suffering

Suffering is a consequence of sin, but it is not always a consequence of personal sin. If this were not so it would be impossible to reconcile the sinlessness of Jesus with the suffering of Jesus. He suffered for his righteousness, not for any sin on his part. So too with Job. Indeed the entire book of Job is a reflection on the reality of undeserved suffering.

The apostles certainly saw this themselves as suffering for righteousness. The apostle Paul affirmed, “we also glory in our sufferings, because we know that suffering produces perseverance” and “just as we share abundantly in the sufferings of Christ, so also our comfort abounds through Christ”. Likewise the apostle Peter observed, “for it is commendable if someone bears up under the pain of unjust suffering because they are conscious of God.” And in the Acts of the Apostles we read, “The apostles left the Sanhedrin, rejoicing because they had been counted worthy of suffering disgrace for the Name.”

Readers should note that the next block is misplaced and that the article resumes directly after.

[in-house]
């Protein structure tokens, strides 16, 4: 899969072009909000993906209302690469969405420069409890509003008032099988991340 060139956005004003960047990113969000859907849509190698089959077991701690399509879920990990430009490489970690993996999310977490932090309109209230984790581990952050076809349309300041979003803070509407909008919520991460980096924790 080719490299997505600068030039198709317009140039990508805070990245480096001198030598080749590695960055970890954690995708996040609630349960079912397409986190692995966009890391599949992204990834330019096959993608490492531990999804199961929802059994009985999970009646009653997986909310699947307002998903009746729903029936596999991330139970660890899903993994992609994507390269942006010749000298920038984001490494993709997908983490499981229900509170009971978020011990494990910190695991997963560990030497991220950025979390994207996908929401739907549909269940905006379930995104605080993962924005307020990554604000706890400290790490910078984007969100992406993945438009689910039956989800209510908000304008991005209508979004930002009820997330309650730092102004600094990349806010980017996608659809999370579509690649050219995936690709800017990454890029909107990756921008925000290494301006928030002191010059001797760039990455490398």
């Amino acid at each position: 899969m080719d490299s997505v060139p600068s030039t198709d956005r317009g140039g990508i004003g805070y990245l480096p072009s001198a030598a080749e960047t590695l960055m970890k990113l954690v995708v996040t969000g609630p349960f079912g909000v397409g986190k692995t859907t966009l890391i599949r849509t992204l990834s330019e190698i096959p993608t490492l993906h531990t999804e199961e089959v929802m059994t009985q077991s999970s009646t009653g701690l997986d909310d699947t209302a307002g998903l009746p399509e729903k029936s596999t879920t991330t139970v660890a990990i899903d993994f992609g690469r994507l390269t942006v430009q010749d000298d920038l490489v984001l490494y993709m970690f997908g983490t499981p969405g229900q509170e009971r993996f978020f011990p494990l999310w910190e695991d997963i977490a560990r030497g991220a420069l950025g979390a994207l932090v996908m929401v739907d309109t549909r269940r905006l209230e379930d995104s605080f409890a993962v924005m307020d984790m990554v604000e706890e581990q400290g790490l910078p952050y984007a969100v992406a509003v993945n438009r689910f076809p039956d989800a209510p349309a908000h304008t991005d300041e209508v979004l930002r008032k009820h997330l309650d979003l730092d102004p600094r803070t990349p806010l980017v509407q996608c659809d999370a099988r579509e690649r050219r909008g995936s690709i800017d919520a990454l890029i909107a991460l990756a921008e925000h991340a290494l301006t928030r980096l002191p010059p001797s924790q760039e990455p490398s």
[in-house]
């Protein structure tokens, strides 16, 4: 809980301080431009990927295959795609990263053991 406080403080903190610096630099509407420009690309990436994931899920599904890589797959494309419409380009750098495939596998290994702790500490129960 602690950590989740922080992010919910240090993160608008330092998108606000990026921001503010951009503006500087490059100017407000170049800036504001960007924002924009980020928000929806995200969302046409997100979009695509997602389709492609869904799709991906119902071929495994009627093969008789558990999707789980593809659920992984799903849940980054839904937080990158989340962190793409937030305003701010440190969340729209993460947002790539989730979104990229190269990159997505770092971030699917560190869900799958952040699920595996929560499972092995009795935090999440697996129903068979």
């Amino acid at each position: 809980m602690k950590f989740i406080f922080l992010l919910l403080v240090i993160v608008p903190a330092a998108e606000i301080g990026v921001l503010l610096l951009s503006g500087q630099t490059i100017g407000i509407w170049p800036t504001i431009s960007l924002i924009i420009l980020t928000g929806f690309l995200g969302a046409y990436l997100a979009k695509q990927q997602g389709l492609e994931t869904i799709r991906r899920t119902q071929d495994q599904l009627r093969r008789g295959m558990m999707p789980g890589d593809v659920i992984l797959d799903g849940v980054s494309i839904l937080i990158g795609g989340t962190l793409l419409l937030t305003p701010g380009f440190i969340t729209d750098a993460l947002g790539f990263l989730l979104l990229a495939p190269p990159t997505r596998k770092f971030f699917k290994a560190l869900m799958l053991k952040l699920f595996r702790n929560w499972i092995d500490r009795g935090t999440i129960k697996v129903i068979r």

So when we see someone suffering, we should take care before concluding it is a consequence of their sin. Their suffering could be the consequence of the sins of others. Consider the family who suffers financial ruin. The suffering of the children comes from the sins of the parents. Consider the murder victim or the rape survivor. The sin lies with the perpetrator. To blame the victim is to misunderstand the situation.

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